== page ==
Car manufacturers are increasingly granting price reductions to buyers of electric cars in Germany. According to a study by management consultancy PwC Strategy

In the middle segment, the average discount rose by a third to 11 percent. “Only in the volume market, where the highest government purchase premiums continue to lure, have the discounts remained largely the same” at 9 to 10 percent, PwC said.

“In the fight for market share, car manufacturers are fighting a BEV discount battle that is now reaching Europe,” explained the industry experts. After corona lockdowns and delivery bottlenecks had caused a shortage of supply and high prices for a long time, car production is picking up again. The data “shows that car manufacturers in the German market are increasingly opting for discounts and are also granting them for BEVs”.

Normal market conditions now also in the electrical segment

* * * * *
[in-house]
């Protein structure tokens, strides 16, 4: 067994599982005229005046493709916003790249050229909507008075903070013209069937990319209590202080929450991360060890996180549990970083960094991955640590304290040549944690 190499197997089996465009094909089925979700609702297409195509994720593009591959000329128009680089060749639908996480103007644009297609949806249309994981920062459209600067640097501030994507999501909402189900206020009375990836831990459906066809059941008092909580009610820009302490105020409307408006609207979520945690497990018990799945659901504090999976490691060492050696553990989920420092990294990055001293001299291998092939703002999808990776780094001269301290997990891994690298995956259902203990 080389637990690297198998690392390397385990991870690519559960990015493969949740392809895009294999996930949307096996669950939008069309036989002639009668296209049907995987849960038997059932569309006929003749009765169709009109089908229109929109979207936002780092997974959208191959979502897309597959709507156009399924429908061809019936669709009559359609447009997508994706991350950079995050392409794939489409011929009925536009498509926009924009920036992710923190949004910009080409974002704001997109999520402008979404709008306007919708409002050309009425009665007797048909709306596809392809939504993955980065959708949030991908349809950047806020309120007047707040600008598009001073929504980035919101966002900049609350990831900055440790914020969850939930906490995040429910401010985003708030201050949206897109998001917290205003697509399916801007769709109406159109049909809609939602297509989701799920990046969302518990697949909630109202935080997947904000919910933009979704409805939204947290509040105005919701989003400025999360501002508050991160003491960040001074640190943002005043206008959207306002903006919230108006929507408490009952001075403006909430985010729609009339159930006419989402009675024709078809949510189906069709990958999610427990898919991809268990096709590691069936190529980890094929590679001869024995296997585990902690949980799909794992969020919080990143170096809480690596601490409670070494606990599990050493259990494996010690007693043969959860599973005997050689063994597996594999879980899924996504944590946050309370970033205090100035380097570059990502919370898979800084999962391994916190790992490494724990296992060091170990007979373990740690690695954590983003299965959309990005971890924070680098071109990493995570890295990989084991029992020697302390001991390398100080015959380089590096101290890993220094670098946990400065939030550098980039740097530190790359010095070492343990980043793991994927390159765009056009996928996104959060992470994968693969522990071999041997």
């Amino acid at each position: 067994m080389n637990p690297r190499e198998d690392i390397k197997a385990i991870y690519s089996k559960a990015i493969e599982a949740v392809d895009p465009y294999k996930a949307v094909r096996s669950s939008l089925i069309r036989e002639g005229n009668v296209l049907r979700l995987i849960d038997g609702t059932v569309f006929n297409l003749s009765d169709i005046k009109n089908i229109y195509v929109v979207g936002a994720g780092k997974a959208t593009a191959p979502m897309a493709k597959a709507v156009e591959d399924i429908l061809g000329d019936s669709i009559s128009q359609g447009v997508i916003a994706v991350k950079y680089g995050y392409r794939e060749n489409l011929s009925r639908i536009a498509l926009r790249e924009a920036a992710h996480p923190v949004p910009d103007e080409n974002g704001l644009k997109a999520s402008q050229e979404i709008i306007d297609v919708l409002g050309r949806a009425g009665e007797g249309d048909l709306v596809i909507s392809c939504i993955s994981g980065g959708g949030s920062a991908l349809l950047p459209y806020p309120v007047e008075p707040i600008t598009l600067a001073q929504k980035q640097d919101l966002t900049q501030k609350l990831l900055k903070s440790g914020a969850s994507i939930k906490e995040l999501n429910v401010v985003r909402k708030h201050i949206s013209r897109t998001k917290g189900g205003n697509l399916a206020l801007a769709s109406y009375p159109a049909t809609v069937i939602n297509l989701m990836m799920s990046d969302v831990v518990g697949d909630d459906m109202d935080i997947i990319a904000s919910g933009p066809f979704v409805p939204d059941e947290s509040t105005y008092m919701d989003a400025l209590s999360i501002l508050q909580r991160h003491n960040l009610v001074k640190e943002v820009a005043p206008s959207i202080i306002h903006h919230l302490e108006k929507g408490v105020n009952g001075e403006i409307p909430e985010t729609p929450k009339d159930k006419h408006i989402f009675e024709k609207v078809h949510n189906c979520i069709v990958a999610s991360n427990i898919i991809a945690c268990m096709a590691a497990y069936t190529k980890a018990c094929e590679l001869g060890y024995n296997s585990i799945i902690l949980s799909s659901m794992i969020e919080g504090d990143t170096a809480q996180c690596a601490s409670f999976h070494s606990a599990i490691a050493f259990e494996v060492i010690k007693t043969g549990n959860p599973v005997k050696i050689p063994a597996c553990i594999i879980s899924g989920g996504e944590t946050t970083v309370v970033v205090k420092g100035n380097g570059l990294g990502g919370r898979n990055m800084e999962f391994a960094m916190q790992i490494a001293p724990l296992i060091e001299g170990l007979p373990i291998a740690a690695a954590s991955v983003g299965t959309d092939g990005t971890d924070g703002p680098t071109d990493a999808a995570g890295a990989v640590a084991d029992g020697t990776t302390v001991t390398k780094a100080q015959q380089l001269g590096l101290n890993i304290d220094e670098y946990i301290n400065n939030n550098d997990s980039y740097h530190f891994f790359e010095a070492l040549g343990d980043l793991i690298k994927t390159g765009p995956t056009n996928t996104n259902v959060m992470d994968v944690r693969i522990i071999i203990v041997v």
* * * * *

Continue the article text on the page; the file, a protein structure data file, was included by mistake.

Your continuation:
With a share of almost 16 percent of registrations, the Stromer are now on the threshold of the mass market. This means that “normal market conditions now also prevail in the electrical segment, with everything that goes with it,” said PwC industry expert Felix Kuhnert. “The early adopters and buyers with conviction have stocked up. Now the mainstream buyers are grabbing it, but they apply tougher criteria in terms of product and price.”

The rebates weighed on profit margins. In addition, the prices for lithium and other raw materials rose again. The German car manufacturers would be forced into a price war that they could only survive if they had a buffer in terms of costs. Stromers built in Germany are around 40 percent more expensive than the same models that are built and sold in China. Chinese car companies are also selling their Stromer in Germany around 40 percent more expensive than in China, where there have just been further price reductions.